Picking up that first back-to-back win will not be easy, as an elite field has descended upon Squaw Creek Country Club for the 54-hole, $1 million event. Headlining the field is the worlds best female player and last weeks major championship winner, Annika Sorenstam, who is making her first appearance at the Giant Eagle LPGA Classic since 1998, when she tied for ninth place.
That was the same year Se Ri Pak began a winning streak of Ohio tournaments that has yet to stop. In 1998, Pak won both Ohio events in which she competed'the Jamie Farr Kroger Classic and the Giant Eagle LPGA Classic'and she has basically made a nice career from Ohio tournaments since. The 20-time LPGA Tour champion has won four of her 16 starts in Ohio, collecting $803,958 in the state. That amount alone would place her 143rd on the LPGA career money list out of 570 players. It is safe to say the four-time major championship winner is one of the favorites this week.
Fellow 2003 tournament champions Wendy Doolan, Candie Kung and Grace Park join Sorenstam and Pak in the field. Additionally, LPGA Tour and World Golf Halls of Fame member Beth Daniel is competing this week. Daniel won the inaugural Giant Eagle LPGA Classic in 1990. She is joined in the field by six other past champions: Tammie Green (1994, 1997); Michelle McGann (1995-96); Pak (1998); Jackie Gallagher-Smith (1999); Dorothy Delasin (2000-01) and Kim (2002).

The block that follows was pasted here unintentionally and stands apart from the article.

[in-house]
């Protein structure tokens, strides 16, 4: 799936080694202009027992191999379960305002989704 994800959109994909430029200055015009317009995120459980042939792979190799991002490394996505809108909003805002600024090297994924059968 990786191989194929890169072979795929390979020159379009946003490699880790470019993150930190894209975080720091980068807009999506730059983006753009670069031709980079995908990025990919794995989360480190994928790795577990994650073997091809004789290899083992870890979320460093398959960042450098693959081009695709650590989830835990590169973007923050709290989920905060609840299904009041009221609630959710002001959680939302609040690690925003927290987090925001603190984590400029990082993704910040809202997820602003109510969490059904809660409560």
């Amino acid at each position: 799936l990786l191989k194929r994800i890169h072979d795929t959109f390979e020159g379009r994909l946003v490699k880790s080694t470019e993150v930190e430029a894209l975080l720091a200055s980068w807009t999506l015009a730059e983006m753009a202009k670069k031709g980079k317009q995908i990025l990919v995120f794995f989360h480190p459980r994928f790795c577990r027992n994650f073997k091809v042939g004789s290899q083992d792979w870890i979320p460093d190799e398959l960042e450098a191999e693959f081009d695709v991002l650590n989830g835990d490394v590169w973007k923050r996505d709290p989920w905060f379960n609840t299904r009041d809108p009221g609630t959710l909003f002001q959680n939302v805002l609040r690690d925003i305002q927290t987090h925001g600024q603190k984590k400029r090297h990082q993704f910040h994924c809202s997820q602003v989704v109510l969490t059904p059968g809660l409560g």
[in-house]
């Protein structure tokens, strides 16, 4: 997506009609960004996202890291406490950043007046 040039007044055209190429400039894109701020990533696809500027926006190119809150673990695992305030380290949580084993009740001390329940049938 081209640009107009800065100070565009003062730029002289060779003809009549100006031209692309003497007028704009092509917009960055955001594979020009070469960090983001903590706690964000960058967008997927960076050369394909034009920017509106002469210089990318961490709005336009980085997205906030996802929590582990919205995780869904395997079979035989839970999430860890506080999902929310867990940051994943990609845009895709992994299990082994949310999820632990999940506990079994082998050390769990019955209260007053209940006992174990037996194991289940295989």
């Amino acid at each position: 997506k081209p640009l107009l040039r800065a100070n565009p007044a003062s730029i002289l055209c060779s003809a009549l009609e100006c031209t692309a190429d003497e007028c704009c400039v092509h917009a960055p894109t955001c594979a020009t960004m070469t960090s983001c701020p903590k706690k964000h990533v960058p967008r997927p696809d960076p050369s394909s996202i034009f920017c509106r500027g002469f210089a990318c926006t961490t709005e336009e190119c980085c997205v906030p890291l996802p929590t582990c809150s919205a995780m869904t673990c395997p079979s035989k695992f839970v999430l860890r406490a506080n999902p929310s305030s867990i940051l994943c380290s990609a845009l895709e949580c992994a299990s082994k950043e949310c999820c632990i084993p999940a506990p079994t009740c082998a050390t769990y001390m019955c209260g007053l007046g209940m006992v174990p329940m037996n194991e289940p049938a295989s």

This year has been a successful one for Kim, as she has consistently climbed her way up the ADT Official Money List. She has three top 10s this year, including a tie for third at the Kellogg-Keebler Classic two weeks ago. History is on Kims side this week, as the Giant Eagle LPGA Classic has played host to back-to-back winners in recent years. Delasin accomplished the feat from 2000-01 and was close last year, finishing in a tie for third. McGann posted back-to-back wins from 1995-96.
Last year, it was a duel between Kim and Kelly Robbins for all 54 holes, but in the end it was the pint-sized Korean who claimed the $150,000 first-place check. Robbins, along with Beth Bader, led Kim by one after a tournament record 8-under-par 64 in the first round. Robbins and Kim both fired 68s in Round 2, and Robbins entered the final round with a one-shot edge. The final round belonged to Kim, as she pulled ahead of Robbins on the 17th hole with a birdie and then watched Robbins attempt to force a playoff stop just shy of the hole on 18.
Delasin and Park tied for third after carding matching five-under-par 67s in the final round, three strokes behind Kim at 205 (-11).